Cooperative Review - January 2018
Vol68-1 January 2018

Be informed about Customer Choice and alternate suppliers

Customer Choice—what does that mean?

It means that you are able to choose the company that supplies your electric energy. Currently, about 5,500 of SMECO’s customer-members purchase power from alternate suppliers. The prices they charge for their power are not regulated, so alternate suppliers are free to set their rates at any level and can offer incentives to entice new customers. In some cases, the suppliers’ prices have been slightly better than SMECO’s, but in other cases they have not. So, before entering into a contract with a supplier, it is important that you compare the rate offered with the rate for SMECO’s standard offer service.

By comparing the cost of energy that SMECO provides with the cost of energy provided by alternate suppliers, we have found that, in total, the customers who switched from standard offer service have paid $2 million over the cost of purchasing energy from SMECO during 2017. That’s an average of more than $300 per customer. This is not to say that all these customers could have saved money by staying with standard offer service. Certainly some customers made smart financial decisions. But this is an average that holds true. So, if you are considering purchasing energy from an alternate supplier, compare rates and terms of service.

How does SMECO manage its energy costs?

SMECO purchases power on the wholesale market for all of its customer-members. Our power portfolio includes contracts with many firms, and we’re able to negotiate prices for specific days and time periods. SMECO doesn’t mark up its energy rates and makes no profit on them. As a customer-owned, non-profit cooperative, SMECO is committed to delivering reliable electricity at the lowest possible price.

Alternate suppliers’ representatives use a variety of sales techniques to sign up customers. You may have received phone calls or a door-to-door salesperson may have come to your home. In the past, some sales reps have told our customers that they’re working for SMECO, but that’s not true. As the local electric utility, SMECO is not allowed to market or promote standard offer service to customers. We are not allowed to state that standard offer service is preferable to supplies offered by other suppliers. But we are allowed to inform customer-members of the price and availability of standard offer service, and to show any of our customer-members a comparison of our standard offer service price and the price of electricity supply from a member’s current supplier.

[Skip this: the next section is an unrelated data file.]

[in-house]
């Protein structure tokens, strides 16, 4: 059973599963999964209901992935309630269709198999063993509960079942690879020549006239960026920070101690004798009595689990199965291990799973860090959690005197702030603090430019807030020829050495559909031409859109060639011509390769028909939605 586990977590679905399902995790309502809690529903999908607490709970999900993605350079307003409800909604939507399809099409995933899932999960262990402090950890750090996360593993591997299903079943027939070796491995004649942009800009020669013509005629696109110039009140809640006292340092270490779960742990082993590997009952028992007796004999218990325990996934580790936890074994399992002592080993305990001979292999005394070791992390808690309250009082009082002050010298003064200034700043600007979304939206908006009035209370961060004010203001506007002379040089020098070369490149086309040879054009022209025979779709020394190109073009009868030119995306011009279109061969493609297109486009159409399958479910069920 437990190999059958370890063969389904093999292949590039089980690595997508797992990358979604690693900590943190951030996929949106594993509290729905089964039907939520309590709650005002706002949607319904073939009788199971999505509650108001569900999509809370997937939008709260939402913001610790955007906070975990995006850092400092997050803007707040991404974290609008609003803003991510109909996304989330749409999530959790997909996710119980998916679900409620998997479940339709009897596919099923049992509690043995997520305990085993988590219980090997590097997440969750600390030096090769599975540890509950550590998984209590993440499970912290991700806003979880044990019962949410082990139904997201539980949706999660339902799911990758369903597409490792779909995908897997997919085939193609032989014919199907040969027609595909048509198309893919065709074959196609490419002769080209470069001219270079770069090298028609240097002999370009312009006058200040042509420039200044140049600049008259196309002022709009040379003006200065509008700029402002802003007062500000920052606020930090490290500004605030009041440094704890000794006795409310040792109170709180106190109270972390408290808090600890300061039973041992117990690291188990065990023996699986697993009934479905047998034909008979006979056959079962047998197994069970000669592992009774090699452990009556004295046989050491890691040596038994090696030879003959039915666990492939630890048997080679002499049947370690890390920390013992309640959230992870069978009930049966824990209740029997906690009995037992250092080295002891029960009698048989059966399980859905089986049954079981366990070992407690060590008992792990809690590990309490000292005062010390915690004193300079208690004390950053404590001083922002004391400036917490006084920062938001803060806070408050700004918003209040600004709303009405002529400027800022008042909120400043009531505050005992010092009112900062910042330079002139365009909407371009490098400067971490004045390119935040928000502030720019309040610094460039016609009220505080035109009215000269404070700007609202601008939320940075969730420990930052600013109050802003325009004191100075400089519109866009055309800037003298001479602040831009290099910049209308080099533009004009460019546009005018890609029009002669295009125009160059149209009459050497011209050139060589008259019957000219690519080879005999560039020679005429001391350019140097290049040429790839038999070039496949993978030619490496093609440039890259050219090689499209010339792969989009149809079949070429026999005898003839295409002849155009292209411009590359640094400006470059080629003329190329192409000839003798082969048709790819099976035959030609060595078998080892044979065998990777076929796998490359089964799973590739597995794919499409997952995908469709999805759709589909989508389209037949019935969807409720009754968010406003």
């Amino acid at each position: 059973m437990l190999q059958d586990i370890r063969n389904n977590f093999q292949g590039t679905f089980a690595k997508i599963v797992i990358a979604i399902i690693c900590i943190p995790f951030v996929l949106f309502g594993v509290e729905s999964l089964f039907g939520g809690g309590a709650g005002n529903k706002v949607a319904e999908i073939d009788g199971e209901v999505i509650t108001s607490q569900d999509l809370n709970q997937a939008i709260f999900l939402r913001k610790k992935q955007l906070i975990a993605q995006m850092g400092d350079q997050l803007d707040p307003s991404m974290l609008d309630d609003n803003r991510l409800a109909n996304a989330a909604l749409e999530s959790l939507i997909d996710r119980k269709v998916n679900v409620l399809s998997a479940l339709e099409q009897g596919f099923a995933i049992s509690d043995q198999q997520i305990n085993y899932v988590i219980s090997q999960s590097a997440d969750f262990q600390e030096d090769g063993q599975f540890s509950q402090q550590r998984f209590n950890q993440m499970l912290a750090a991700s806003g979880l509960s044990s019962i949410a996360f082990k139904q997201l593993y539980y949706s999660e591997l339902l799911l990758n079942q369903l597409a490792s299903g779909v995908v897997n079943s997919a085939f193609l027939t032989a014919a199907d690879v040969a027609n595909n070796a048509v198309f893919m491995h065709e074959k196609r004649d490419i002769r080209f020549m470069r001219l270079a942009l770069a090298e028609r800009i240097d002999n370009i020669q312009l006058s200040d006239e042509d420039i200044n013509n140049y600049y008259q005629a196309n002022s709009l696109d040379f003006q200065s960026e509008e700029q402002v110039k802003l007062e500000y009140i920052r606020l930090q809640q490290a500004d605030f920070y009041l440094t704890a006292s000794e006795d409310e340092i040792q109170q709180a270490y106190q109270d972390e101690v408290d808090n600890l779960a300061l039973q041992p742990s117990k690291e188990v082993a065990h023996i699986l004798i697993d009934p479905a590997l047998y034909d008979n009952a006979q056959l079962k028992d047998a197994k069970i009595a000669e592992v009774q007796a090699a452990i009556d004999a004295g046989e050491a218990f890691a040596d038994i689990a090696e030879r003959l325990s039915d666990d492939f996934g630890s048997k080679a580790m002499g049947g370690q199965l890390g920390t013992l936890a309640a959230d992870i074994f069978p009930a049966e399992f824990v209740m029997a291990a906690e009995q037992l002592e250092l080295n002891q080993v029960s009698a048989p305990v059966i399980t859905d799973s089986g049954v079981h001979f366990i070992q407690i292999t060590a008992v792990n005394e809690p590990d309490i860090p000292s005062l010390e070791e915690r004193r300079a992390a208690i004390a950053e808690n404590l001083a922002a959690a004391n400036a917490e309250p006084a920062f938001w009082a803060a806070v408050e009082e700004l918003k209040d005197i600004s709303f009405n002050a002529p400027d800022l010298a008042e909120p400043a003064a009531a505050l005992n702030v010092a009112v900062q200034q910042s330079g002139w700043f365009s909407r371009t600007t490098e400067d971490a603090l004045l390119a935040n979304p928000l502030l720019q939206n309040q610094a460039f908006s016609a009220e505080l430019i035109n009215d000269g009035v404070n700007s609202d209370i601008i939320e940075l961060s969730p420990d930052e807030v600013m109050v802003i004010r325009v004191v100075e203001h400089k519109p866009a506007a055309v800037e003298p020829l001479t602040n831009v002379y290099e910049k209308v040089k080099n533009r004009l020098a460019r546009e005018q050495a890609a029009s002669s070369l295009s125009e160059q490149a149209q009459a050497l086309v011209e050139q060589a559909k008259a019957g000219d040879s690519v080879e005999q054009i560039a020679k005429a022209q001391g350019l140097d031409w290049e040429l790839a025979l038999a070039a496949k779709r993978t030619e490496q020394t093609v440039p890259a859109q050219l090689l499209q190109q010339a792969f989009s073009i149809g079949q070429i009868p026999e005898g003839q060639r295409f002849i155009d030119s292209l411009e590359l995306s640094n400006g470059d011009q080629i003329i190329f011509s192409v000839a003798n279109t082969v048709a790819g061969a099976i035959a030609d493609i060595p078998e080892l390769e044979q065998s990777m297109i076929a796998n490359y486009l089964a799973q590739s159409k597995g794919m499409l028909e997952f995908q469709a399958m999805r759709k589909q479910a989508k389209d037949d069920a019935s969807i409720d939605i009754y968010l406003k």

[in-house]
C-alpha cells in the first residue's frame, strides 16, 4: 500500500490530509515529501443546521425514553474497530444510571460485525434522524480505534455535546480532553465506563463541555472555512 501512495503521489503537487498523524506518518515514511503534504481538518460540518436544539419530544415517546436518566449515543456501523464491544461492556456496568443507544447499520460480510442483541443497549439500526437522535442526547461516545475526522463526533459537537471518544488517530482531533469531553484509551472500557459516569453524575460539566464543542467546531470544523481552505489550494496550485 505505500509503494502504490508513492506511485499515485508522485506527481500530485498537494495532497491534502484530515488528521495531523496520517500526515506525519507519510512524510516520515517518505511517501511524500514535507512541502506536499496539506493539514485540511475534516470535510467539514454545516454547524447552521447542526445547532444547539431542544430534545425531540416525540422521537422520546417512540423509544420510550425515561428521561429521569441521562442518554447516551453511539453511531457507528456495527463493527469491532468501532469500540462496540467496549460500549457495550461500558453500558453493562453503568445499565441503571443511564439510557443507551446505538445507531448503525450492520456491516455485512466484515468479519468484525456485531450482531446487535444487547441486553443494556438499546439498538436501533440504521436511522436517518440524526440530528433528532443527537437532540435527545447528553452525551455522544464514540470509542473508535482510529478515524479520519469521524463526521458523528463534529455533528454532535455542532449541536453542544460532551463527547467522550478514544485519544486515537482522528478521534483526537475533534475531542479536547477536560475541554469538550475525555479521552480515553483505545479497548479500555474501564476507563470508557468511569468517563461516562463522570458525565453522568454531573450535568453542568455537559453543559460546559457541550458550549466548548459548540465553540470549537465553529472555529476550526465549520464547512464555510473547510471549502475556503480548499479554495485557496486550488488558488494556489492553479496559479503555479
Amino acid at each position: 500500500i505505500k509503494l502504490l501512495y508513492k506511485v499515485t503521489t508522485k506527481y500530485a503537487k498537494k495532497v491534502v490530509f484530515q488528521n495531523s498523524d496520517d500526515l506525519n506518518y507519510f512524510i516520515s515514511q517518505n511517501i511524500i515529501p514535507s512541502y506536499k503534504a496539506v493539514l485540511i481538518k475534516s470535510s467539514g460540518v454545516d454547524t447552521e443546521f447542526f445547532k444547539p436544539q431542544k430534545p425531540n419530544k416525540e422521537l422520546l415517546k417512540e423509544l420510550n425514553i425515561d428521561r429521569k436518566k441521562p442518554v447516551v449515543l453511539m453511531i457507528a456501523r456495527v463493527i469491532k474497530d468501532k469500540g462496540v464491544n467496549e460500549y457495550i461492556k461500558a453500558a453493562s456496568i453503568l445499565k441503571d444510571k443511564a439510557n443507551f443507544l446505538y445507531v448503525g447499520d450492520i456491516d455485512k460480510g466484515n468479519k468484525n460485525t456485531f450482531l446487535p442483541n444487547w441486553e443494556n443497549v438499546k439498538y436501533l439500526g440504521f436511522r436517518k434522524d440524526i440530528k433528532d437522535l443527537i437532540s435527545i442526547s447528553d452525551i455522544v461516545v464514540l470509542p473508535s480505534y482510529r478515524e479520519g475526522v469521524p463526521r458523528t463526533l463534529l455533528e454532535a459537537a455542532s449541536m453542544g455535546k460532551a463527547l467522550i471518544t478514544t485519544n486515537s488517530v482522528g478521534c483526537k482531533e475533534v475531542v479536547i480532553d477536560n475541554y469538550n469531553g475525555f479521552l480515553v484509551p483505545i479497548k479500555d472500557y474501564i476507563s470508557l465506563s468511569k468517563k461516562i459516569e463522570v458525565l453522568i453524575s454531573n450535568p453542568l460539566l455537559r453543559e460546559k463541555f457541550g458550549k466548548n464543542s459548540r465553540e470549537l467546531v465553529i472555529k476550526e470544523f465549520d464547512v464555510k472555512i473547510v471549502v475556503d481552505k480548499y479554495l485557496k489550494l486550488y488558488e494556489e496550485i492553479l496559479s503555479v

Know the terms

Before entering into a contract with a supplier, be sure you understand the terms.

  • What is the exact price per kWh?
  • What does the price include? Are there any fees, taxes or charges that are not included?
  • Is there a monthly minimum or maximum usage?
  • Is there a fee for a credit check or a deposit?
  • What is the total price to compare for your estimated kWh usage? Use the amount of kWh on a recent SMECO electric bill. SMECO’s Standard Offer Service price to compare is the Energy Charge and the Power Cost Adjustment combined. In December, that rate was 7.0339 cents per kWh. (Don’t comparethe supplier’s rate to your total SMECO bill, just look at the cost of energy.)
  • Is the offer for a fixed rate, a variable rate, or a combination? If it’s a fixed rate, how long does it stay fixed? If it is variable, does it change based on the season, the time of day, or the amount of usage?
  • How long is the contract good for and what happens when it ends? Will you be charged a variable rate that is different?
  • Can the price change during the contract period?
  • Can you cancel the agreement at any time?
  • Is there a termination fee for canceling the contract?
  • What happens if you move?
  • Do you have to pay to switch to a different supplier?

Whether you receive an introductory offer with a low rate, a gift card, or a promise of big savings, make sure you understand the details before switching to an alternate supplier. 

For customers who use an alternate supplier, if the supplier changes its rates, the new rates must be made available to the customer 12 days before the end of the billing period. If you have an existing contract with a supplier, you should receive notice of the expiration date 45 days in advance, so that you can consider whether you want to renew your agreement or switch suppliers.

Be smart. Compare prices. Understand the terms of any contract you are being asked to sign. And—most of all—make a decision that is smart for you.


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